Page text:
Dates: 25th November – 1st December, 2013
Bottle shop: Countdown Meadowlands, Auckland
- Pilsner, by Stoke (6 x 330ml, $14.99)
- Pinot Gris Lager, by Monteiths (500ml bottle, $4.99)
It’s a quick-fire post this week – what with the move North and all, I’ve found little time to think of something worth saying…so I’ll just dribble and see what comes out. It’s like free-style blogging! Or as I like to say, ‘frogging’. (…I’ve never said that.)
I chose a pretty weird combination of beers to mark my first week back in Auckland – one being from Nelson, the other from the West Coast of the South Island. Still, I’m making much more of an effort tomorrow night – I’m off to that shiny-new-ish Auckland craft beer church Brothers Beer. The occasion: a Yeastie Boys tap-takeover, no less! So I’m at least making some effort to ingratiate myself to my new surroundings (y’know, by drinking beer riffed from the mind of a quintessential Wellingtonian, and brewed in either a) Invercargill, b) Christchurch or c) the Dark Side of the Moon…but at least I’ll be in Auckland whilst doing it).
But back to the very-not-Auckland beer selections for this week. My quaffable multipack choice was Stoke Pilsner – and following my last delicious encounter with Stoke beer, I had every right to have high expectations. I must cop to a smidge of disappointment at the cap-opening: the nose (*wank*) was more-or-less devoid of floral hopiness – which is a shame, because aroma is a really important dimension to my enjoyment of beer, one which I feel fleeced if I’m deprived of.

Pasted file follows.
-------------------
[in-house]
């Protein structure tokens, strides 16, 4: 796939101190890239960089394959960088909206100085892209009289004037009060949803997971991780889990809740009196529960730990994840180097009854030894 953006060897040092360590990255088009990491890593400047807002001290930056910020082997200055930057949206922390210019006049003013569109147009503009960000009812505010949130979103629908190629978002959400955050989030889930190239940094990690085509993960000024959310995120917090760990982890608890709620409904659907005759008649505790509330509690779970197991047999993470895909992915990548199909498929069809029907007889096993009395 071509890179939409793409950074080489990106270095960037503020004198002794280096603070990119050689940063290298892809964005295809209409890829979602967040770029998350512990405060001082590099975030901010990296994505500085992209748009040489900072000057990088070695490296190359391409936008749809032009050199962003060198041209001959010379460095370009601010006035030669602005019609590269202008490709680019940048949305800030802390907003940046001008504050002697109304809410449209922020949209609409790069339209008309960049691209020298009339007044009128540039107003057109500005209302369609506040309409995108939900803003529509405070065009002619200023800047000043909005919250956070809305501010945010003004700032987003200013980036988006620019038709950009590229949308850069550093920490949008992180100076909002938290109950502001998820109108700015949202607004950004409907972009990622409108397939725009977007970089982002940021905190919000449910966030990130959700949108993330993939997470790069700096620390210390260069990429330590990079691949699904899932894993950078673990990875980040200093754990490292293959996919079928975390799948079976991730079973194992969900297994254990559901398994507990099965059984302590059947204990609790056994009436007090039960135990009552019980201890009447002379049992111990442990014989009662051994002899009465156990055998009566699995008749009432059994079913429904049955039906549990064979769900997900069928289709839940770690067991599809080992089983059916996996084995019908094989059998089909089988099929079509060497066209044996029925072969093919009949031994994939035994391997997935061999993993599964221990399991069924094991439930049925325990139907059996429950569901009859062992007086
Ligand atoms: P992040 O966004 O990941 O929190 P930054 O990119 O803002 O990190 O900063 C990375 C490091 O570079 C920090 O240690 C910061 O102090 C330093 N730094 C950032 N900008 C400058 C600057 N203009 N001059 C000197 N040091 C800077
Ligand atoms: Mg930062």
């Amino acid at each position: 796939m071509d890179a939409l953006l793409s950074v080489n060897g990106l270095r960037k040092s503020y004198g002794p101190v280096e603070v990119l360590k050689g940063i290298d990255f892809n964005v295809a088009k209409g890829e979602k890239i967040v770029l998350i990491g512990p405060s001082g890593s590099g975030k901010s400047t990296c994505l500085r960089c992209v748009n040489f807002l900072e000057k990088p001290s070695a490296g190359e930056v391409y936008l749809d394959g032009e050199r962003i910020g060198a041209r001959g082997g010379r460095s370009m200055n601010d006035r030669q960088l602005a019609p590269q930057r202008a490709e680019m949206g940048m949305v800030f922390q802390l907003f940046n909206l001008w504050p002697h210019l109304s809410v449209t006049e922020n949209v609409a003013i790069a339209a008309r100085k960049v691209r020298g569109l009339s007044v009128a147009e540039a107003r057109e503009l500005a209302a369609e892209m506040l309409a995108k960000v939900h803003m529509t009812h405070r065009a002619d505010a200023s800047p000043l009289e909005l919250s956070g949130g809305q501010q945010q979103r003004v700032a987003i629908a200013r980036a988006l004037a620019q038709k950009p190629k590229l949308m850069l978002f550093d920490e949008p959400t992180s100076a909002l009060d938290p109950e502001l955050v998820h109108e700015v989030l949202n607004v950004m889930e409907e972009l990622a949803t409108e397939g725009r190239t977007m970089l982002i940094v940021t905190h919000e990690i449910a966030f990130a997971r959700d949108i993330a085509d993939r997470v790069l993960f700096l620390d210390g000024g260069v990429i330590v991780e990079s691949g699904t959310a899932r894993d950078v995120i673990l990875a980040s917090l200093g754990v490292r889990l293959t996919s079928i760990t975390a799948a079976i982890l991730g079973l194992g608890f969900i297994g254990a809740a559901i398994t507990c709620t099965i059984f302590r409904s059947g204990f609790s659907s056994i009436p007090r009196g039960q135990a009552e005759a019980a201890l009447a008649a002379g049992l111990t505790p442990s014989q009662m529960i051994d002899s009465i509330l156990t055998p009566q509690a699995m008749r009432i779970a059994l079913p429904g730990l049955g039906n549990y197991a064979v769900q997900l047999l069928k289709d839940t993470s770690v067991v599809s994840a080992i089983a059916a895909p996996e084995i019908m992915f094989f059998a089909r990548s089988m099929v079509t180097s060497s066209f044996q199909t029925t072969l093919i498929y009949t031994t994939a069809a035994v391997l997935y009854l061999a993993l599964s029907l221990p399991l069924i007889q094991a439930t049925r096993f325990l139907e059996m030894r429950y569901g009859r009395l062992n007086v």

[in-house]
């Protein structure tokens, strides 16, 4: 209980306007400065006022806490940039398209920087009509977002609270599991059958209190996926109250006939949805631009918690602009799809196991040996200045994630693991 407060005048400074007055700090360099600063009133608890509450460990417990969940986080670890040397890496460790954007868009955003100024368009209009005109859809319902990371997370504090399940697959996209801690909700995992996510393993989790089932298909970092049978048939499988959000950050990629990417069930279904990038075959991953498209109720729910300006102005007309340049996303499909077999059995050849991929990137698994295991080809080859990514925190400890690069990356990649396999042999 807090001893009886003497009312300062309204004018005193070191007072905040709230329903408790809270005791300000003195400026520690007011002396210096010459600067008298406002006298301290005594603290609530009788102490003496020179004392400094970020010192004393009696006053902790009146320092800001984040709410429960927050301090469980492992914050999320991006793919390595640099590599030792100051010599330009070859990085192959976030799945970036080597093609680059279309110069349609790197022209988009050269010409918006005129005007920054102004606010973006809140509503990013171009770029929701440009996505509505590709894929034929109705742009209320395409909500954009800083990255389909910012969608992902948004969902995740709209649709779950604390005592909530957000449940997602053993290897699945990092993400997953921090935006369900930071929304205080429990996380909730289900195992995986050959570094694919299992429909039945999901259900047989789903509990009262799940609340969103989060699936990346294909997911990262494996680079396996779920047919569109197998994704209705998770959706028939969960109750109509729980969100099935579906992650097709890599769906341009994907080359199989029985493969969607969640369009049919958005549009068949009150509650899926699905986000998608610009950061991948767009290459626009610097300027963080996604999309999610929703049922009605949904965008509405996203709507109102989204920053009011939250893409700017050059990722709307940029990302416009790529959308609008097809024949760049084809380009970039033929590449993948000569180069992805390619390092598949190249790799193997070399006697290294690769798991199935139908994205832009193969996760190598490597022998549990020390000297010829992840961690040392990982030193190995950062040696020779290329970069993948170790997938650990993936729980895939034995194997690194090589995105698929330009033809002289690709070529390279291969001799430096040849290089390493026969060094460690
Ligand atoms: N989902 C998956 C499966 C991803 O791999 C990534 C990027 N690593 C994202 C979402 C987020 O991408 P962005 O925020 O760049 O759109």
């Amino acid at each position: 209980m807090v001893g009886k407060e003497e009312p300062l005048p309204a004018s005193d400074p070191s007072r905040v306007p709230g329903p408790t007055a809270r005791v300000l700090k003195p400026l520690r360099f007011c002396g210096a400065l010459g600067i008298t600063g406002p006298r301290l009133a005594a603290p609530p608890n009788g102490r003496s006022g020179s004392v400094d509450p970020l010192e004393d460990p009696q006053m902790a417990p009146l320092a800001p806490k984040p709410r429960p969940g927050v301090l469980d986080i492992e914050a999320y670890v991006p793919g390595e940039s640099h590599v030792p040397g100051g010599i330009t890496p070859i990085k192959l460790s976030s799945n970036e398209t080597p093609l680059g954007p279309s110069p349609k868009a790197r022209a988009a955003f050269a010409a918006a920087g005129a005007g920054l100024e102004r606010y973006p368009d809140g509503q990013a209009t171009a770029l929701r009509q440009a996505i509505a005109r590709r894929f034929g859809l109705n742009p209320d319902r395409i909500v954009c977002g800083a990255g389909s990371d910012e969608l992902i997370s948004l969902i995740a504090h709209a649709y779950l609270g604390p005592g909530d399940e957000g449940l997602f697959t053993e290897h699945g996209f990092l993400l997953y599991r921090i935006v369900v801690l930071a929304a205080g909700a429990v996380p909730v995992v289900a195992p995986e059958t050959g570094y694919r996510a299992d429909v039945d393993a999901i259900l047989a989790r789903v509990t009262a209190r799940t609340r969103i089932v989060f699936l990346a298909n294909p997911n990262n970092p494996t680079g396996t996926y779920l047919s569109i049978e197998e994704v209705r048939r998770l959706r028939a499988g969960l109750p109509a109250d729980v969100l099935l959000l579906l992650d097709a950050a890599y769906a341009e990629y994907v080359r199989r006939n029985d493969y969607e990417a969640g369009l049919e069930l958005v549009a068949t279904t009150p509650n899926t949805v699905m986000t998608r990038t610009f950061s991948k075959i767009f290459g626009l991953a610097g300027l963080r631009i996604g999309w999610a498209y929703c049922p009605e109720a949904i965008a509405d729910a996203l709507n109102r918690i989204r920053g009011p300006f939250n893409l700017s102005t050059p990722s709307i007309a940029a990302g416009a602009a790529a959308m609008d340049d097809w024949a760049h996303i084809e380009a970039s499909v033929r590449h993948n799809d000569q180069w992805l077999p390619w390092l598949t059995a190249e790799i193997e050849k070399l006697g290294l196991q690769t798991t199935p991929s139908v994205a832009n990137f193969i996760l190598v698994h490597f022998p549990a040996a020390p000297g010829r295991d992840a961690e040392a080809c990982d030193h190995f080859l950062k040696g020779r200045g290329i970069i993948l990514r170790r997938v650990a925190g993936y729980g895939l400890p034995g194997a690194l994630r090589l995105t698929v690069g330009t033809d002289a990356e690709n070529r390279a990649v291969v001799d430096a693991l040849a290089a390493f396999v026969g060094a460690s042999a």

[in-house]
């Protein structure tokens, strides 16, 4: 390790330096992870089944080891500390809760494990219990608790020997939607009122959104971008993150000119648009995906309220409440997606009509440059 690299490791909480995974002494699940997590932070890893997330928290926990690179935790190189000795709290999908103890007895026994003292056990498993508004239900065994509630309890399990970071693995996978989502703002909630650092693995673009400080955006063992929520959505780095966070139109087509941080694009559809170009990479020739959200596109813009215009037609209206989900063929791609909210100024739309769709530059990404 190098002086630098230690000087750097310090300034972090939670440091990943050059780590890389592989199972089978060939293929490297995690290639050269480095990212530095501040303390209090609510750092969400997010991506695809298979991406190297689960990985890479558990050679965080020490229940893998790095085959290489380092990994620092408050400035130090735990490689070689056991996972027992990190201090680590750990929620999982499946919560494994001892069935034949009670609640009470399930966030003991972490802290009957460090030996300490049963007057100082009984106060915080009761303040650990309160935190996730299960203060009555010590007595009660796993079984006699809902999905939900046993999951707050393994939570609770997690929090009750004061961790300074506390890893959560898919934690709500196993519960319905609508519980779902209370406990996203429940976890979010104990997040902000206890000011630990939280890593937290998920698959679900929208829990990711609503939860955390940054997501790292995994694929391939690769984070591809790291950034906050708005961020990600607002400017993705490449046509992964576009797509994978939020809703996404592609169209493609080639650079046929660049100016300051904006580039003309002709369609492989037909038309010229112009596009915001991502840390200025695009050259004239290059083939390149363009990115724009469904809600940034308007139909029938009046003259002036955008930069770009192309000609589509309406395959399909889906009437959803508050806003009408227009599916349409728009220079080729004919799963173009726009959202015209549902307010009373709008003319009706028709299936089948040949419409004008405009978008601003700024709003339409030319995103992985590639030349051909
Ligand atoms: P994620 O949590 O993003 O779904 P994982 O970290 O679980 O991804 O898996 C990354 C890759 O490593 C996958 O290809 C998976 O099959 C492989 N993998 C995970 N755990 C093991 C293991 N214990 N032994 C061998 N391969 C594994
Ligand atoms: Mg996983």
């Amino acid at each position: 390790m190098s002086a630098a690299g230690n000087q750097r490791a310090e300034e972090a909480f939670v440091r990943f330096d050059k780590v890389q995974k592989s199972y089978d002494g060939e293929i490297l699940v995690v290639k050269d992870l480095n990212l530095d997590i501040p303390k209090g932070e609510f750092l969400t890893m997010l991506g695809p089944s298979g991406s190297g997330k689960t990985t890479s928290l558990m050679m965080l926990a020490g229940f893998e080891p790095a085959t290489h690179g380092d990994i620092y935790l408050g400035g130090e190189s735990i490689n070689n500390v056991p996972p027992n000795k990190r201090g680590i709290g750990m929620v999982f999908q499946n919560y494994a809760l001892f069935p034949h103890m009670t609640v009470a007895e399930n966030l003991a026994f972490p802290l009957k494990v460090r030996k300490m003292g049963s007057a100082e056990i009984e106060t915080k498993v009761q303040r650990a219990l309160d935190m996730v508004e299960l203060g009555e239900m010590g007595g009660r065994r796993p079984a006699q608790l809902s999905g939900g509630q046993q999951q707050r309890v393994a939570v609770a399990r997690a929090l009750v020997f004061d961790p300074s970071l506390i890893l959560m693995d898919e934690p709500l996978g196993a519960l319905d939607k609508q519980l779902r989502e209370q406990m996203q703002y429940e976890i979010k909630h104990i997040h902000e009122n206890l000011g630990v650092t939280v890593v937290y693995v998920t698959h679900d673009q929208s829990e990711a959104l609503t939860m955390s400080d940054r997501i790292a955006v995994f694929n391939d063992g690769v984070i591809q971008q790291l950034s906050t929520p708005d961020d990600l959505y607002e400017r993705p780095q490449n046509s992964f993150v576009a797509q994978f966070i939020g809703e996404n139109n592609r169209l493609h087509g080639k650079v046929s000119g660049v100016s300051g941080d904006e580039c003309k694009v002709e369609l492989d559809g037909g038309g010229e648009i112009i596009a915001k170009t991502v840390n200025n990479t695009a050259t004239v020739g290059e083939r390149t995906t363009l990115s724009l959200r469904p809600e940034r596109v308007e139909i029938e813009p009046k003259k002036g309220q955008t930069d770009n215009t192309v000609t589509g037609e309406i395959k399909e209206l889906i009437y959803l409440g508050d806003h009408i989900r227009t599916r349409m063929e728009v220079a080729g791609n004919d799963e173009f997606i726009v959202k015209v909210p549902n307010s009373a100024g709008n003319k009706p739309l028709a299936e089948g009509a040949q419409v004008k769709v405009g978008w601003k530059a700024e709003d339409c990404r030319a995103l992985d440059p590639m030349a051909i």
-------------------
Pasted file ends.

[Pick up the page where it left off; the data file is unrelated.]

Apart from being plain-old pleasant in an olfactory sense, a beer’s aroma is like foreplay: it’s the beer’s opportunity to tease, tickle and titillate you before the main event. A well-rounded (or just plain smack-in-the-face) aroma builds anticipation – an important component to our enjoyment of anything, and beer is no different.
Stoke Pilsner may not have hit the aroma mark – and the flavour was a bit hop-backward too – but there’s no question it’s a well-made, dry, creamy lager. It was a soft, quiet, unassuming Pilsner; but still a lovely background beer that didn’t demand attention. Once I got over my own preconception that Pilsner = Hoppy, I really enjoyed it. A great summer drop.
Which is more than I can say for the second beer this week.
Believe it or not, I don’t like saying mean things – so I’m going to explain as much as I can about Monteiths Pinot Gris Lager diagrammatically.
Like Garage Project’s outstanding Sauvin Noveau, Pinot Gris Lager is a beer/wine hybrid; grapes provide part of the fermentable sugars, with malt providing the rest. But that’s where the similarities between Aro Valley’s Finest and Monteiths’ creation end.
Pinot Gris Lager is kinda-like wine; it’s also kinda-like beer, and kinda-like the sparkling grape juice Grape-tiser. But rather than being a balanced symphony of all of them, it winds-up being none of them. To demonstrate my point, take a look the following Venn diagram:
At a Meta-level Pinot Gris Lager is the entirety of the diagram (i.e. kinda-all-of-these-things); but it’s also the vacant spot in the middle (i.e. a void, where it’s not really anything).
That was me being mean. And now I feel dirty.